Famous Anthony’s restaurants in Virginia associated with fatal hepatitis A outbreak

At least three people in Virginia have now died in an outbreak of hepatitis A that has been linked to the famous Anthony’s restaurant chain, according to a report.

Roanoke health authorities say they have confirmed at least 49 cases of the disease, with at least 31 people requiring hospitalization, The Roanoke Times reported. Other suspects remained under investigation, the report said.

“This heartbreaking loss of life illustrates how serious this outbreak is,” Cynthia Morrow, Roanoke City and Alleghany Health Districts (RCAHD), said in a news release. “Unfortunately, in this situation, we have seen many people experience serious illness, and in some cases, their symptoms continue to develop over weeks.”

“This heartbreaking loss of life illustrates how serious this outbreak is.”

– Cynthia Morrow, Roanoke City and Alleghany Health Districts

A person confirmed to have hepatitis A was working at three separate Roanoke locations in the famous Anthony’s chain, according to the report. The employee is not identified.


The disease is considered to be preventable through good personal hygiene practices such as thorough hand washing.

Them in danger

Those most at risk include drug addicts, homeless, sexually active gay men, incarcerated or recently incarcerated and those with chronic liver disease, Roanoke WSLS-TV reported. Symptoms include fever, fatigue, loss of appetite, nausea, vomiting, abdominal pain, dark urine and light stools, the report said.

Famous Anthony’s issued a statement Oct. 15 about the outbreak, according to Food Safety News.

“Famous Anthony’s has fully partnered with Roanoke and Alleghany Health Districts,” the statement said in part. “Famous Anthony’s has provided a safe environment for customers and workers for 35 years, and it continues to work with health authorities and complies with all recommendations given to it by the relevant authorities to ensure the continued safe operation of all its current locations.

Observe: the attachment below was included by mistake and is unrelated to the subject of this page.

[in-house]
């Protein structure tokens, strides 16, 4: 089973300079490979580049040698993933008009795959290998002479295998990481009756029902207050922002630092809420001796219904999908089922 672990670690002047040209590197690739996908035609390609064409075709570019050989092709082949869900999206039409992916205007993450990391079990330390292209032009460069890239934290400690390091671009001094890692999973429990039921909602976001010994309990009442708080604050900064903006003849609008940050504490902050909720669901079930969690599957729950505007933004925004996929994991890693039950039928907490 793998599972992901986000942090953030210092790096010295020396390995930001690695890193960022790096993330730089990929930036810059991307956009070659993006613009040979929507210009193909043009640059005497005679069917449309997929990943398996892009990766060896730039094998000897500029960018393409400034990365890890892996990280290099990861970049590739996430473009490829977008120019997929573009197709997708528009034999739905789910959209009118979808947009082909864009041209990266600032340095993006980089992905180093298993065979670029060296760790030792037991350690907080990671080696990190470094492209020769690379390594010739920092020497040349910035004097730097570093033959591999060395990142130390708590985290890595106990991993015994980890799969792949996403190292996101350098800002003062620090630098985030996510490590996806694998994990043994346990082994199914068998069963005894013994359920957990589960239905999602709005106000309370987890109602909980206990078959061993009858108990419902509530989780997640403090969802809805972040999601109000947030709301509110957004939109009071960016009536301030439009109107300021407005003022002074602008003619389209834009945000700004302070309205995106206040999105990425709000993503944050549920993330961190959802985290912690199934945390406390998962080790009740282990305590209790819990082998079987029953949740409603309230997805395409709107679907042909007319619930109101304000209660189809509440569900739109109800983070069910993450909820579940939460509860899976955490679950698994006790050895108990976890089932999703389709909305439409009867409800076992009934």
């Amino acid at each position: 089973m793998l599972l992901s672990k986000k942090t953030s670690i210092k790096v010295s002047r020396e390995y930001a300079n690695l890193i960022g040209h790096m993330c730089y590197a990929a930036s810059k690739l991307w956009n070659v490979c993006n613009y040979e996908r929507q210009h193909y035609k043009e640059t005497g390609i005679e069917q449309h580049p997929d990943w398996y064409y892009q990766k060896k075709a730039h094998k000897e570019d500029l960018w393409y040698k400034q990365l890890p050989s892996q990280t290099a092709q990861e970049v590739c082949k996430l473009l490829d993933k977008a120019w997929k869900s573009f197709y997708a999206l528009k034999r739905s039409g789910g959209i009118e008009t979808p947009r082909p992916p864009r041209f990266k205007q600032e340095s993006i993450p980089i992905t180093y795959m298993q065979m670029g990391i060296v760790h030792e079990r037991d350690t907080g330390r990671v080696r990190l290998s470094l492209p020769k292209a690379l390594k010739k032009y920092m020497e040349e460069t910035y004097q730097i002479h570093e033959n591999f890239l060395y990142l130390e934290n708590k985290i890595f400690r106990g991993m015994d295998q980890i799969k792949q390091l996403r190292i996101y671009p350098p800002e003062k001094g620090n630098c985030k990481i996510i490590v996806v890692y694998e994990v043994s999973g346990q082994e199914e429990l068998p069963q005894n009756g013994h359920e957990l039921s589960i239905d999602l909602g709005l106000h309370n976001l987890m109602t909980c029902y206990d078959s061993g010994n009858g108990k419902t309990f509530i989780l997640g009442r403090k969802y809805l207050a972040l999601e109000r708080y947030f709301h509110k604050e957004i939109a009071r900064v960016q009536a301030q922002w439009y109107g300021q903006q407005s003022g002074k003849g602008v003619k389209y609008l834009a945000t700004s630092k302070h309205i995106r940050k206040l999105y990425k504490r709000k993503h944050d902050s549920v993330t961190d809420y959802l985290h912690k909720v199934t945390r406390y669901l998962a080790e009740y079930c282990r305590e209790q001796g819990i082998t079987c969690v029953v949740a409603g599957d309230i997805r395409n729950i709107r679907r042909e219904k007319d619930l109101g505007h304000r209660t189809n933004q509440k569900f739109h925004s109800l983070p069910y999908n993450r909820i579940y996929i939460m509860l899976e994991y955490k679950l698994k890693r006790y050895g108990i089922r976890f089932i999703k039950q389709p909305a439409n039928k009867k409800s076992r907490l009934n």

“Famous Anthony’s has fully partnered with Roanoke and Alleghany Health Districts.”

– Company statement

“As Famous Anthony’s continues its investigation, it wishes to express that it is aware of the impact this unforeseen event has and continues to have on individuals and families in this community. In addition, Famous Anthony’s offers its deepest concern and sympathy for all the affected. “

Health authorities have confirmed cooperation from the chain, the Times has reported.

Army veteran dies

The first known death was identified as Roanoke County resident James Hamlin, 75, who died Oct. 8 from hepatitis complications, the Times reported. Two more deaths were confirmed Friday, but details were not revealed due to concerns about the patient’s privacy, the report said.

Hamlin’s family said the U.S. Army veteran, who served as a green beret during the Vietnam War, seemed strong and healthy until he suddenly felt nauseous and tired one day in August, the Times reported.

After his symptoms continued, he was hospitalized and died 10 days later, according to the report.

Hepatitis A is known to cause inflammation in the liver, and there is typically an incubation period between exposure to the virus and the development of symptoms, officials said.

No new cases were reported during the past week, health officials said.


Officials believe that the 10.-27. August was the most likely period for humans to have become infected and that any infected person would probably already have shown symptoms by now.

Vaccines are available to prevent hepatitis A, health ministry officials said, advising the public to seek further information from their doctor or from their local health department.

At least one lawsuit has been filed against the famous Anthony’s in connection with the Virginia eruption. A Franklin County woman filed a lawsuit in early October claiming $ 500,000 in damages, claiming she contracted the virus after eating at the chain, then fell ill and demanded hospitalization and lost time off work, The reported. Times.

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